The man freed from the hostage crisis from Algeria - thought to be Lou Fear from Louth, Lincolnshire - told Algerian television the soldiers who freed him were "friendly".
He said: "The guys who picked us up were wonderful, they were like long lost friends. They kept saying "terrorists do not come from Algeria".
The Defence Secretary Philip Hammond has said the government has been told the hostage situation at a gas plant in Algeria has ended but has resulted in "further loss of life".
Mr Hammond described the loss of life as a result of the terrorist attack as "appalling and unacceptable."
To hear the rest of his comments at the press conference click here.
Foreign Secretary William Hague has cut short a trip to Australia and is back in the UK today to chair a crisis cabinet meeting on the Algerian hostage situation, now entering its fourth day. Click here for more.
The Algerian hostage crisis will remain the Government's "top priority" until every British national at the BP gas plant is accounted for, Foreign Secretary William Hague vowed today.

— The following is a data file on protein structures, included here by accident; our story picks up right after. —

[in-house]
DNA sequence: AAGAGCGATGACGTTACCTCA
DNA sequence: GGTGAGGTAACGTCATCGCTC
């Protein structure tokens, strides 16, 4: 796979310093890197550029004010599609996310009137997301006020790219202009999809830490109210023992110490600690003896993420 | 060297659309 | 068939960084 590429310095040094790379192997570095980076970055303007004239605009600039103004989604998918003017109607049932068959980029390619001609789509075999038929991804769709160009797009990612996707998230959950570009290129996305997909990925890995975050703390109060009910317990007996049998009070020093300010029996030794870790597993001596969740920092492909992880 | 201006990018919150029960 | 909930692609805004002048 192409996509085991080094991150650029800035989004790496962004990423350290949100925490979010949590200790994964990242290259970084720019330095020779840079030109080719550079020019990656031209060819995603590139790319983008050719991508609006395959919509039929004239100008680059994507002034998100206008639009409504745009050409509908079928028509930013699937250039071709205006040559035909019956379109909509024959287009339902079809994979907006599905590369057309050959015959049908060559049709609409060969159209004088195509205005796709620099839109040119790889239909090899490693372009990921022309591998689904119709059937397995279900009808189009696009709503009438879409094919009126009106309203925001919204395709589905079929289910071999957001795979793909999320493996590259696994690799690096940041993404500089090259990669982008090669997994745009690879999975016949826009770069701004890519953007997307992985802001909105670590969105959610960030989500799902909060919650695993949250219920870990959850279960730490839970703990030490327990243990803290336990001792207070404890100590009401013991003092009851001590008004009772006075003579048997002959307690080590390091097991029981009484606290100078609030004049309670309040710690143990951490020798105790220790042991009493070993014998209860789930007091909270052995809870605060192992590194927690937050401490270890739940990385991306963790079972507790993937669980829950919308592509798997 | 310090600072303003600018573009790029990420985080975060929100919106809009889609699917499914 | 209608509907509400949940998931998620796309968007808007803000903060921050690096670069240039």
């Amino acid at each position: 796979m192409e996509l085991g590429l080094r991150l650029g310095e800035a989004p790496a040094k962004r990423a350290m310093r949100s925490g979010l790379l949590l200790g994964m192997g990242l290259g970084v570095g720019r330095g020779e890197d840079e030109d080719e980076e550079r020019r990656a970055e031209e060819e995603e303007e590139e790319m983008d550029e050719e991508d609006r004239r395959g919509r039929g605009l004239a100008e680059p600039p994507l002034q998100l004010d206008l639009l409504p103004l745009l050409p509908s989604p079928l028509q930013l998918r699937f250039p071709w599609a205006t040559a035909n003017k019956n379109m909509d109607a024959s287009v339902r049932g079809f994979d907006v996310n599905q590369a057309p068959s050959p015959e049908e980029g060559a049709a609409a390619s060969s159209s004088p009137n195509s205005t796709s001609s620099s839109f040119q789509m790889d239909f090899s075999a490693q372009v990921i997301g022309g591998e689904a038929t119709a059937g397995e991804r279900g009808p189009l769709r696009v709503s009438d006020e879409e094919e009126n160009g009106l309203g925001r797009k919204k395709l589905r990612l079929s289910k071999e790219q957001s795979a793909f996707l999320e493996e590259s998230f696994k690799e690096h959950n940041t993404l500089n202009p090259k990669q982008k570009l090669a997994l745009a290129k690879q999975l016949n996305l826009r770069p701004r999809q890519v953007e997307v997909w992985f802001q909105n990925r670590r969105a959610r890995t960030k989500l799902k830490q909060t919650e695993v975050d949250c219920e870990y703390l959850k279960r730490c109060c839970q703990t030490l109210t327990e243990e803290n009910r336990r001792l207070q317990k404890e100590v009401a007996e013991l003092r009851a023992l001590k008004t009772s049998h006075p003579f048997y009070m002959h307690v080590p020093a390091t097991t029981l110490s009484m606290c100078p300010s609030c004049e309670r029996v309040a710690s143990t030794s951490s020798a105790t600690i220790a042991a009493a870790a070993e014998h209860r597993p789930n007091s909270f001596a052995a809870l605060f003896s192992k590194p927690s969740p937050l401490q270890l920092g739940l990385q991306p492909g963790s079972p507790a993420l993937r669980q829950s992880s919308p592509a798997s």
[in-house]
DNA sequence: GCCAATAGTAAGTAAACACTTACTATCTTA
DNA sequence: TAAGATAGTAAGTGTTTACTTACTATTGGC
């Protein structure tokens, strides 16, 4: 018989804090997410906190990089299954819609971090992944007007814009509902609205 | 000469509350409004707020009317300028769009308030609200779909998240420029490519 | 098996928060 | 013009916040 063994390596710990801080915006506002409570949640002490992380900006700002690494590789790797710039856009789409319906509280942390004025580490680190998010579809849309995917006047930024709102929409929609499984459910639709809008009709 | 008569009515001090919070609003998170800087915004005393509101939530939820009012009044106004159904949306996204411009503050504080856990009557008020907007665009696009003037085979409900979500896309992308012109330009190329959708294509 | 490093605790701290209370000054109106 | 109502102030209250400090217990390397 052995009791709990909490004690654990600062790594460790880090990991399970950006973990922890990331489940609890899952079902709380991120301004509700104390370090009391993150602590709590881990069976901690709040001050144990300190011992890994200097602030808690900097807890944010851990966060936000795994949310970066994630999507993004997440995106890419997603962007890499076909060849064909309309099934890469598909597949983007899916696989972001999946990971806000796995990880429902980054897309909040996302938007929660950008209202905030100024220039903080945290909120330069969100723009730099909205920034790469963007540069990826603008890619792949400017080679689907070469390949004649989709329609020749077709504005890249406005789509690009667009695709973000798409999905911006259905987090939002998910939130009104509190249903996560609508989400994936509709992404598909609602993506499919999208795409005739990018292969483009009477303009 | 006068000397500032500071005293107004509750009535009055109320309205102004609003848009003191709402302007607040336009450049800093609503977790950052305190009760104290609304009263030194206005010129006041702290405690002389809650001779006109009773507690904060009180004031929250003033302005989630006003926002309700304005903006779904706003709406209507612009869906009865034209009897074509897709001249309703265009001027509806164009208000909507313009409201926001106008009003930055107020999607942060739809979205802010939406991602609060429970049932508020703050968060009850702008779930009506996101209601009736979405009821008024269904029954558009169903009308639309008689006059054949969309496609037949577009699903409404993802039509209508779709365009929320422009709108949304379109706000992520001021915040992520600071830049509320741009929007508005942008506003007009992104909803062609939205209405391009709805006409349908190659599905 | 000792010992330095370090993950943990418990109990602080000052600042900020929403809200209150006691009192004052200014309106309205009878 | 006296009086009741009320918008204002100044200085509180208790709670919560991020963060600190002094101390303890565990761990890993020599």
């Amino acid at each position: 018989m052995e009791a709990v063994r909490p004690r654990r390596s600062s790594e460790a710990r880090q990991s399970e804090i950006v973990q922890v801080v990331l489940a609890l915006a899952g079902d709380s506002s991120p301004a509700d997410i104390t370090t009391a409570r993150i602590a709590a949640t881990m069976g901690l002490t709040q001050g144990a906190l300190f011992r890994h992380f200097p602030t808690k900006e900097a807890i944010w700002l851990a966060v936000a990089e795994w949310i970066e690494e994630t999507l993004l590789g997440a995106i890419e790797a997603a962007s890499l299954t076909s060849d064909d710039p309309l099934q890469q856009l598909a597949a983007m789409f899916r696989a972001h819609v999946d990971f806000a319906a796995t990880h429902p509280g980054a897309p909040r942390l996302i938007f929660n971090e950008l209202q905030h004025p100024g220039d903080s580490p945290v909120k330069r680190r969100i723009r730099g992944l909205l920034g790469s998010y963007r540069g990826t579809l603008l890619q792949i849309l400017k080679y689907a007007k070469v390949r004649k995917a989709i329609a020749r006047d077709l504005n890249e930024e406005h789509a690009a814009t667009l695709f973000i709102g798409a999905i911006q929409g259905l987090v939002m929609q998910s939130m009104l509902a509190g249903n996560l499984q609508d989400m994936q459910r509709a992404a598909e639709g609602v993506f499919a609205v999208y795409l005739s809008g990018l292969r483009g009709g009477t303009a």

Around 10 UK workers at the remote desert complex are thought still to be "at risk" as Algerian special forces continue to hunt the site for the remaining terrorists.
It comes after news emerged that one Briton freed from the kidnappers is believed to be father of four from West Yorkshire Martin Johnson. For the latest information on the hostage situation click here
Freed hostage Martin Johnson, from Todmorden, is thought to be a 62-year-old father of four who works as a motor engineer.
Interviewed by Algerian television, he said: "I think they did a fantastic job, I was very impressed with the Algerian army. I feel sorry for anybody who's been hurt."
And an unnamed Briton who was also freed said the "gendarmes did a fantastic job, kept us all nice and safe and fought off the bad guys. I never really felt any danger, to be honest".
One Briton freed from the hostage crisis in Algeria is believed to be Martin Johnson, a father from Todmorden, West Yorkshire.
The Algerian state-run APS news agency says about 60 foreigners are being held, with about 650 hostages freed.
A number of freed Britons, including Mr Johnson, have been pictured on Algerian TV, where he said he was impressed by Algerian soldiers who battled with the militants.